Nanette Fabray, a Tony Award-winning Broadway actress and singer who later received three Emmy Awards in the 1950s as Sid Caesar’s comic foil on television, died Feb. 22 at her home in Palos Verdes Estates, Calif. She was 97.

Her son, Jamie MacDougall, announced her death. The cause was not disclosed.

Ms. Fabray began her career as a child performer in vaudeville and in Hollywood films in her teens, but she gained her greatest acclaim on the Broadway stage and in television.

Throughout the 1940s, she appeared in musicals including a starring role in “High Button Shoes” in 1947, a frothy romp in which Ms. Fabray charmed audiences with her sunny manner, nimble dancing and vibrant singing.

In 1948, she starred in “Love Life,” with music by Kurt Weill and lyrics by Alan Jay Lerner, and won a Tony Award for her performance.

She appeared in other Broadway musicals, including “Arms and the Girl” and “Make a Wish,” and worked with such renowned songwriters as Harold Arlen, Cole Porter and Richard Rodgers.

Early in her career, she auditioned for a Rodgers musical by singing Porter’s “Everything I Love.” When Rodgers asked whether she knew anything else, Ms. Fabray sang “Everything I Love” as a jazz tune, as an operatic aria, as a blues song and as a waltz.

“Honey, that was not only a bad audition, it was probably the worst I’ve ever heard,” Ms. Fabray later recalled the songwriter saying. “But you can have the part if you want it.”

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In 1953, she had a major film role in the Hollywood musical “The Band Wagon,” alongside Fred Astaire, Cyd Charisse and Oscar Levant. Ms. Fabray was featured in several memorable songs by Howard Dietz and Arthur Schwartz, including “That’s Entertainment,” “Louisiana Hayride” and “The Triplets,” a lively tour de force in which she, Astaire and Jack Buchanan portrayed quarrelsome infant triplets.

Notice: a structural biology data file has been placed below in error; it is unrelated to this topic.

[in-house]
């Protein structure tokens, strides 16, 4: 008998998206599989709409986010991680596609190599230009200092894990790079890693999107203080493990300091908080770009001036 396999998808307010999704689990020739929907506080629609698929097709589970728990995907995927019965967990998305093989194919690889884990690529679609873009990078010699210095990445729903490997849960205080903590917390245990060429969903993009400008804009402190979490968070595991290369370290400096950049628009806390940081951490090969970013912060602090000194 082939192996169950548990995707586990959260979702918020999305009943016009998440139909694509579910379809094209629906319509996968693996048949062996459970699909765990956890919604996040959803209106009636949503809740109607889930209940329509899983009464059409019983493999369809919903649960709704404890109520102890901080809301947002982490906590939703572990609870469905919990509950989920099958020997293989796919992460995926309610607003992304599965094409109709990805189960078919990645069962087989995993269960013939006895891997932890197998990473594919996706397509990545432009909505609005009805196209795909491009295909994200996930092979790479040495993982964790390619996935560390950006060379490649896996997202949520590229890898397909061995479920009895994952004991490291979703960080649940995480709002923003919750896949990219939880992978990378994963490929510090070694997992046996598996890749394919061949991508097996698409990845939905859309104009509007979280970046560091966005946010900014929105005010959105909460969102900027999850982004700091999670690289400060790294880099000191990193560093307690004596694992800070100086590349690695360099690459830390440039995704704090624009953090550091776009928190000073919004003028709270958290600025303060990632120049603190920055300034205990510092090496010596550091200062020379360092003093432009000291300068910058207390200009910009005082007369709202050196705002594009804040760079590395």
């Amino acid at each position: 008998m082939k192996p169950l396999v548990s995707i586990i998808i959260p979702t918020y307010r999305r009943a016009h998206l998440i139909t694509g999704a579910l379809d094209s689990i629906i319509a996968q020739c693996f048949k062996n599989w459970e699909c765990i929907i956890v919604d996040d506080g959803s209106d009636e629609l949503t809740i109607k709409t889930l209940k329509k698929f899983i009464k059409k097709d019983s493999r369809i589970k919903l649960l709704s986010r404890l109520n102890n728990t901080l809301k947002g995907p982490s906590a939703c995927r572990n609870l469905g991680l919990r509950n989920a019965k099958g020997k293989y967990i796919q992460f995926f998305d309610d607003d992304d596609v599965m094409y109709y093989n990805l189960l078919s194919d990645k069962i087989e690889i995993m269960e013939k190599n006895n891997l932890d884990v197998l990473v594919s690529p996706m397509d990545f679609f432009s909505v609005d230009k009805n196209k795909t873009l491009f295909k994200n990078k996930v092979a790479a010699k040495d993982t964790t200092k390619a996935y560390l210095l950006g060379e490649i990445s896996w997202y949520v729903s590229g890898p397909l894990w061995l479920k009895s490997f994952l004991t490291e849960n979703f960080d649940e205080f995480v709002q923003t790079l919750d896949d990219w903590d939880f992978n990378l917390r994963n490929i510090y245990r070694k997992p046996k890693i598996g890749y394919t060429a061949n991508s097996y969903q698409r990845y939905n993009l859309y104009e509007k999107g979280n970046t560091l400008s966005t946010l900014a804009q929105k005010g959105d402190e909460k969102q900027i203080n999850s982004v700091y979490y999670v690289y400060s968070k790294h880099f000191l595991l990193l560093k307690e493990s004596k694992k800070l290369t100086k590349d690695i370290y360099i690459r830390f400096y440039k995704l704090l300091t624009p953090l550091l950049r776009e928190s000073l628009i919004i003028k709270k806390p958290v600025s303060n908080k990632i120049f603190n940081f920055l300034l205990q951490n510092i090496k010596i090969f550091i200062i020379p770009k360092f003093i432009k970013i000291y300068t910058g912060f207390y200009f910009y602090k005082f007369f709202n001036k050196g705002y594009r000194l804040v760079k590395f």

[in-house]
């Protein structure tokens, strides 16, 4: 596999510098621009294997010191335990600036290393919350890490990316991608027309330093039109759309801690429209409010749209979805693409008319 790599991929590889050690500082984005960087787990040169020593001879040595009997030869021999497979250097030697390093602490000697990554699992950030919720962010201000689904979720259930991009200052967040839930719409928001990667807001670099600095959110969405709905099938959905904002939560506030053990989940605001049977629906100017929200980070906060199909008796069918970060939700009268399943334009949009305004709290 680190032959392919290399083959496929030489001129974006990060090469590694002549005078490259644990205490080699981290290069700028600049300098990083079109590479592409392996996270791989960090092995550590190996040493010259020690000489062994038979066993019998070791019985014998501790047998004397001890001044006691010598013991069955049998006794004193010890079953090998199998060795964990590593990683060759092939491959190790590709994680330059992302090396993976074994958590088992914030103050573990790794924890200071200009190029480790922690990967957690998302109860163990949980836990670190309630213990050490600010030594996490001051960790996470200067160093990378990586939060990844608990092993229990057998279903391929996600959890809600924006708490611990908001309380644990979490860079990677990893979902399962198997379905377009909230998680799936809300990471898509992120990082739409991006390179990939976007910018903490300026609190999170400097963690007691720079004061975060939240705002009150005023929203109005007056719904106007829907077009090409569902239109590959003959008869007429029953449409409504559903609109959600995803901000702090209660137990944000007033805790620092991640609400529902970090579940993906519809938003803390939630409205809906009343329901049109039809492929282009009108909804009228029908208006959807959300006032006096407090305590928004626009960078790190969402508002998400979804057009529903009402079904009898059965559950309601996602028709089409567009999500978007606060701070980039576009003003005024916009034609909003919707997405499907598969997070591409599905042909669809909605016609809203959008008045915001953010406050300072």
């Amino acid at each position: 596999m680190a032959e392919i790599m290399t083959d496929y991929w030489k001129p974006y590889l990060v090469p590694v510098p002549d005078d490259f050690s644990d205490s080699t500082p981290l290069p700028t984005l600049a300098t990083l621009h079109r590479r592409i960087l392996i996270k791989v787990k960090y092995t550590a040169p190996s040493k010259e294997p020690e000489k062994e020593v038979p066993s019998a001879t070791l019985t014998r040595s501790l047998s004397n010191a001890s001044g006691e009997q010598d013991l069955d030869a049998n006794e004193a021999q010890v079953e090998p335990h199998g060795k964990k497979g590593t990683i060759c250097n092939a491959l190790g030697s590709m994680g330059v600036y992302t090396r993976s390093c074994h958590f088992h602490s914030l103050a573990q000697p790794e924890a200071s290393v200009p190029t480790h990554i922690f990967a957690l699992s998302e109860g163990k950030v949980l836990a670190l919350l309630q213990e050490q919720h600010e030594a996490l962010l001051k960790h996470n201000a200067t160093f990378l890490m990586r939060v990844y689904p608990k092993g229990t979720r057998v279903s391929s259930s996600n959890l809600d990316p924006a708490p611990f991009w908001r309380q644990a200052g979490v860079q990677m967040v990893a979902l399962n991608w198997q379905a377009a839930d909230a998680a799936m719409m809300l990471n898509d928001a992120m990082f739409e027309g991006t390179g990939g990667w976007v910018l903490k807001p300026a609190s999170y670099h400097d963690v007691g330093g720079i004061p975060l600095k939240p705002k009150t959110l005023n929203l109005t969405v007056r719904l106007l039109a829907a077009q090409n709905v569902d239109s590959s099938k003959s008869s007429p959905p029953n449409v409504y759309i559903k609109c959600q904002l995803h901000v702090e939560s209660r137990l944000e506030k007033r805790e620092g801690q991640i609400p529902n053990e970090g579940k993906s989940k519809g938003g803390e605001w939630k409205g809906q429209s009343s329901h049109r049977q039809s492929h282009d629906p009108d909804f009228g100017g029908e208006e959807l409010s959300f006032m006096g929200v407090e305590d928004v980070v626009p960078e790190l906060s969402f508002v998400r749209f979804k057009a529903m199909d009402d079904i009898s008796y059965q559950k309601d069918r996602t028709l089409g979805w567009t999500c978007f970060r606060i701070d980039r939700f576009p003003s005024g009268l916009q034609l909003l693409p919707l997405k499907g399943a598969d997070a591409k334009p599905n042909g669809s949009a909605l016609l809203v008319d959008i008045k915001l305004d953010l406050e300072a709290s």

As one of the most acclaimed comic actresses and singers of the time, Ms. Fabray appeared on countless variety shows in the early 1950s, including Caesar’s “Your Show of Shows.” In 1954, she was tapped to join the comedy master on his new program, “Caesar’s Hour.”

“The minute Sid and I worked together, it was as if we had worked together all of our lives,” Ms. Fabray said in 2004 interview with the Television Academy Foundation’s Archive of American Television. “It was like a theatrical marriage. . . . I could almost read Sid’s mind. It was magic.”

The show was broadcast live, and for two years, Caesar and Ms. Fabray created comedy on the fly, often improvising as the cameras rolled. In one skit, they played a married couple having an argument, performed entirely in pantomime to match the opening of Beethoven’s Fifth Symphony.

In another routine, “Shadow Waltz,” Ms. Fabray sang an operatic song to Caesar, who was dressed as a mustachioed 19th-century soldier. During the song, Ms. Fabray never lost composure as Caesar broke a necklace, causing the pearls to rattle to the floor.

Caesar then caught his fake mustache in Ms. Fabray’s hair.

“The audience was hysterical, and I couldn’t see what was going on back there,” Ms. Fabray said in the 2004 Television Academy Foundation interview. “Finally, he puts the mustache back on, and it’s upside down. . . . And I turned around, and we’re face to face. The expression on my face was worth anything I’ve ever done in show business.”